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Chen, Soong affirmed 'middle way'
The dust has begun to settle after the controversial meeting between President Chen Shui-bian and People First Party (PFP) Chairman James Soong. Calm and thorough analysis is now required as we cherish this hard-earned reconciliation. Pro-independence groups were not opposed to the summit prior to the meeting, although they felt uneasy about it. Pro-unification groups opposed it, and even protested outside the Taipei Guest House where Chen and Soong met.
This is evidence that the pan-green camp does not oppose inter-party reconciliation, while certain pro-unification politicians were against the summit, instead favoring reconciliation between the Chinese Nationalist Party (KMT) and the Chinese Communist Party (CCP). This is a reflection of their lack of interest in domestic reconciliation and their amity toward the CCP.
Taking a balanced view of the 10-point declaration made by Chen and Soong, we must recognize that it defines Taiwan's national status as moving neither toward unification nor independence. In other words, it takes the "middle road" position, which means that it recognizes the existence of the Republic of China (ROC), while also recognizing a Taiwan where sovereignty rests with the people.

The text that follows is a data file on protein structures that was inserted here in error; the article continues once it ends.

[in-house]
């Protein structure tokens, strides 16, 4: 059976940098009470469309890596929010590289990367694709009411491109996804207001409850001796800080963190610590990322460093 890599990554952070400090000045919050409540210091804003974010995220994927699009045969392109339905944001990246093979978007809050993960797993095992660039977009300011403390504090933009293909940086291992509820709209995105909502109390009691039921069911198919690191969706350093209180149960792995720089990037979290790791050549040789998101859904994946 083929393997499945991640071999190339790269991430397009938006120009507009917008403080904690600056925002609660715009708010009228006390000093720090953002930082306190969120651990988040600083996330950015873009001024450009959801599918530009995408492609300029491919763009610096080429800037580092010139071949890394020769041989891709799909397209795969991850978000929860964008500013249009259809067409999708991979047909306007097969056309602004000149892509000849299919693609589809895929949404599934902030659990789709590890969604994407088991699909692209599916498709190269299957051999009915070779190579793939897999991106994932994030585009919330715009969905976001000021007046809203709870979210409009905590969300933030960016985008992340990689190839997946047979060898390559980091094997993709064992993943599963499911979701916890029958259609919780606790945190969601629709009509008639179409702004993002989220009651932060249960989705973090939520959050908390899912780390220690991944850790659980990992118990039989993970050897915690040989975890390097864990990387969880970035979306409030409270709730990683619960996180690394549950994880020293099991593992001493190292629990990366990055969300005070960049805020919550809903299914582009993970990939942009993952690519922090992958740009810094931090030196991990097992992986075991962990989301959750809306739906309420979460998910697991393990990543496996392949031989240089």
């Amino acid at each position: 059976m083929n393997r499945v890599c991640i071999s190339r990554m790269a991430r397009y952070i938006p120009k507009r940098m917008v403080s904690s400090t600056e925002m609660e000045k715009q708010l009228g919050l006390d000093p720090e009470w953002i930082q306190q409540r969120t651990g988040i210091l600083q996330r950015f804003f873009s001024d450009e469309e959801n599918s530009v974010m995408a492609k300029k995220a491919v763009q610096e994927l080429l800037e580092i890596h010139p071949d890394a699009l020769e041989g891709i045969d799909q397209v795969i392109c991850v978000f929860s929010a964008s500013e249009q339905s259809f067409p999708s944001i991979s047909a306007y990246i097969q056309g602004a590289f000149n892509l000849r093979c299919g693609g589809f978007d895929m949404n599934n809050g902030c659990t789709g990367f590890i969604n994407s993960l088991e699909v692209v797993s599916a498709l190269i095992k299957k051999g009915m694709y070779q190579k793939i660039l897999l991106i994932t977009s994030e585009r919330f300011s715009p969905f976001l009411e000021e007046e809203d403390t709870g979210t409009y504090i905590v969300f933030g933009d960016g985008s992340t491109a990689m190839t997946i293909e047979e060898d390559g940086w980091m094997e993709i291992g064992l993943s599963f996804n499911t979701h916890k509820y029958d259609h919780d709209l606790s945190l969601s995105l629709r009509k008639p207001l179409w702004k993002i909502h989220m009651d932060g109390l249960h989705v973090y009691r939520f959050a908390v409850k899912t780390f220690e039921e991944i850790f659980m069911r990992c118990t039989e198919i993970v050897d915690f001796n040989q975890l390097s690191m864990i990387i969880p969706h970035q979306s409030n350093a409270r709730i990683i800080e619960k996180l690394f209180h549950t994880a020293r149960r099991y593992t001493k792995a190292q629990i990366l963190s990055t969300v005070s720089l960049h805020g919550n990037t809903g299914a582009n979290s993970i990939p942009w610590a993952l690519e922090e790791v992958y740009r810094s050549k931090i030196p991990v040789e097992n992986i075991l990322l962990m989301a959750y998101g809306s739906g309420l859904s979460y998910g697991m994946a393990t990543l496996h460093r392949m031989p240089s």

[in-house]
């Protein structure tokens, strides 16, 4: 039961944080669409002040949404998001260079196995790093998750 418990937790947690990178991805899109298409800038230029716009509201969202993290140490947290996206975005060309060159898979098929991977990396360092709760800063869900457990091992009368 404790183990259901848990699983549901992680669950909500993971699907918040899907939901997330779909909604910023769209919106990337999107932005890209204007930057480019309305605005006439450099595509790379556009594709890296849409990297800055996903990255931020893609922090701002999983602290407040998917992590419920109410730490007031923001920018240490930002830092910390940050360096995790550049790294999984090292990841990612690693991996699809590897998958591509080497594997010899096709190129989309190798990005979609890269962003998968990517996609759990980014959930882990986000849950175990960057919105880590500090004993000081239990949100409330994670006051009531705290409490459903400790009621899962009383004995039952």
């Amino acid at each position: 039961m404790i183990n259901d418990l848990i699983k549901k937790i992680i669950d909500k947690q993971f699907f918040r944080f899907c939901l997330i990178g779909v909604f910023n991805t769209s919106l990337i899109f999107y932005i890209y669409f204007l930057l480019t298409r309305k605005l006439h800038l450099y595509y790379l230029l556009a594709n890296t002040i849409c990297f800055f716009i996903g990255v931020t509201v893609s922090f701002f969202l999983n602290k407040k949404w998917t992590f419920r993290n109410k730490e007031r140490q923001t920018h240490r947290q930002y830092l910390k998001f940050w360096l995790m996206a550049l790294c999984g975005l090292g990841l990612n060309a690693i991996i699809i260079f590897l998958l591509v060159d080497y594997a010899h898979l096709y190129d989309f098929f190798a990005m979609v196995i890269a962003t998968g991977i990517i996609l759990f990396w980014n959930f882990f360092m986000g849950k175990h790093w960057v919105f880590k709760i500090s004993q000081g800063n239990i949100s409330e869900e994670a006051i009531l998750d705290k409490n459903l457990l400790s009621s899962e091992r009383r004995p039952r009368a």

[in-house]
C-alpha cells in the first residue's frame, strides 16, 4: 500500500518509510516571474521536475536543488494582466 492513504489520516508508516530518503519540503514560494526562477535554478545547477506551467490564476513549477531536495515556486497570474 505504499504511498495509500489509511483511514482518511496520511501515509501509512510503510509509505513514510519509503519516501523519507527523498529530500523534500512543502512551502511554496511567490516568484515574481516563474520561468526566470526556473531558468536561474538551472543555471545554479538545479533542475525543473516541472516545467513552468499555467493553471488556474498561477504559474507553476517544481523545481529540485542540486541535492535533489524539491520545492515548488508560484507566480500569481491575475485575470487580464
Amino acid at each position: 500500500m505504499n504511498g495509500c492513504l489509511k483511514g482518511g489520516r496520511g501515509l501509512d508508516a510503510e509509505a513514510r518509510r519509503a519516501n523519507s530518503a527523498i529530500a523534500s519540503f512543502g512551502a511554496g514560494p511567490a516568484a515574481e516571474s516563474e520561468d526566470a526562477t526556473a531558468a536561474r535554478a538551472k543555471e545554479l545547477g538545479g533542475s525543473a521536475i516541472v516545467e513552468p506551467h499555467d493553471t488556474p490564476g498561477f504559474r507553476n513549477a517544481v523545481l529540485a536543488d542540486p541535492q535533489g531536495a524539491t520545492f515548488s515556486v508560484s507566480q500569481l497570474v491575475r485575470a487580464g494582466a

This stance is, in my opinion, acceptable given Taiwan's current political situation. As to the future orientation of Taiwan, it will depend on the will of all Taiwanese people.
But I also have some reservations toward the 10-point consensus, especially that cross-strait economic, trade, cultural, academic and other exchanges, as well as the three direct links, are looked upon with optimism, with China's threats to Taiwan's security disregarded. Ignoring these issues will serve to make the already psychologically ill-prepared Taiwanese even more unprepared, and they will also negatively impact on the "effective management" policy.
The biggest controversy was evoked in the post-meeting press conference. Both Chen and Soong should have offered explanations and calmed their supporters. But it turned out that Chen did not do enough while Soong did too much.
Chen explained the issue of changing the national title by saying that though there would be no change, there would be no opposition to government agencies that wanted to adjust their names. It is indeed difficult to change the national title in the absence of a public consensus for such a change.
Former president Lee Teng-hui also recognized this problem, and he put forward the objective of obtaining the support of at least 75 percent of the people.
But Chen's comments about deceiving oneself hurt supporters' feelings, especially since he agreed with Soong's comments and thus appeared to turn his one-time enemy into a bosom buddy.
I believe this to be one of the reasons behind the strong reaction from pro-independence groups. If it was just a mistake, a slip of the tongue, Chen should explain himself immediately.